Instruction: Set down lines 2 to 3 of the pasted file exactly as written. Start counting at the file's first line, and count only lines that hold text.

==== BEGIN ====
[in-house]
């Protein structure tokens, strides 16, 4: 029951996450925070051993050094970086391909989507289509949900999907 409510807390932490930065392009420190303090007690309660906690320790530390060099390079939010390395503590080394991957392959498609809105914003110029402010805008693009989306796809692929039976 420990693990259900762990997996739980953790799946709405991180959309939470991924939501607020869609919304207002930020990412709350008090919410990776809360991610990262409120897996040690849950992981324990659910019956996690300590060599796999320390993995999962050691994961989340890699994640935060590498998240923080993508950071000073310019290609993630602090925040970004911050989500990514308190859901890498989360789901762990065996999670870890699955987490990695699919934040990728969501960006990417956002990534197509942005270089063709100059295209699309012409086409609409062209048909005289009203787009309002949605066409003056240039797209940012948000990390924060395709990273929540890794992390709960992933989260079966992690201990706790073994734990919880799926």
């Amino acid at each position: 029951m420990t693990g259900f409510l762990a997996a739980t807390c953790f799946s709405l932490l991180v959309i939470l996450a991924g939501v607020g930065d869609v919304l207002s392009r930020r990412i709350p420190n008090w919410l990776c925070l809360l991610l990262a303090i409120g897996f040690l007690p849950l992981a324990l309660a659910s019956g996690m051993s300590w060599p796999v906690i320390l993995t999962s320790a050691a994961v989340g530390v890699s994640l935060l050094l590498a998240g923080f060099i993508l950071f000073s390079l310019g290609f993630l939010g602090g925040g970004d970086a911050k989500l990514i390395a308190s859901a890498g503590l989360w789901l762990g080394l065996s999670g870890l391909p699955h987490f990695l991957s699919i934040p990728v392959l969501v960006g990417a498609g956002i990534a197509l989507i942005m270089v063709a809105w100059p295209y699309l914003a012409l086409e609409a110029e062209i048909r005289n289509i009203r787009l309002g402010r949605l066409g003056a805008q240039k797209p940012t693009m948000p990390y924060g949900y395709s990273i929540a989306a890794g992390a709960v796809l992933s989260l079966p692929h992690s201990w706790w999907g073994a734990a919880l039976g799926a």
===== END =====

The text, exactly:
């Protein structure tokens, strides 16, 4: 029951996450925070051993050094970086391909989507289509949900999907 409510807390932490930065392009420190303090007690309660906690320790530390060099390079939010390395503590080394991957392959498609809105914003110029402010805008693009989306796809692929039976 420990693990259900762990997996739980953790799946709405991180959309939470991924939501607020869609919304207002930020990412709350008090919410990776809360991610990262409120897996040690849950992981324990659910019956996690300590060599796999320390993995999962050691994961989340890699994640935060590498998240923080993508950071000073310019290609993630602090925040970004911050989500990514308190859901890498989360789901762990065996999670870890699955987490990695699919934040990728969501960006990417956002990534197509942005270089063709100059295209699309012409086409609409062209048909005289009203787009309002949605066409003056240039797209940012948000990390924060395709990273929540890794992390709960992933989260079966992690201990706790073994734990919880799926």
């Amino acid at each position: 029951m420990t693990g259900f409510l762990a997996a739980t807390c953790f799946s709405l932490l991180v959309i939470l996450a991924g939501v607020g930065d869609v919304l207002s392009r930020r990412i709350p420190n008090w919410l990776c925070l809360l991610l990262a303090i409120g897996f040690l007690p849950l992981a324990l309660a659910s019956g996690m051993s300590w060599p796999v906690i320390l993995t999962s320790a050691a994961v989340g530390v890699s994640l935060l050094l590498a998240g923080f060099i993508l950071f000073s390079l310019g290609f993630l939010g602090g925040g970004d970086a911050k989500l990514i390395a308190s859901a890498g503590l989360w789901l762990g080394l065996s999670g870890l391909p699955h987490f990695l991957s699919i934040p990728v392959l969501v960006g990417a498609g956002i990534a197509l989507i942005m270089v063709a809105w100059p295209y699309l914003a012409l086409e609409a110029e062209i048909r005289n289509i009203r787009l309002g402010r949605l066409g003056a805008q240039k797209p940012t693009m948000p990390y924060g949900y395709s990273i929540a989306a890794g992390a709960v796809l992933s989260l079966p692929h992690s201990w706790w999907g073994a734990a919880l039976g799926a």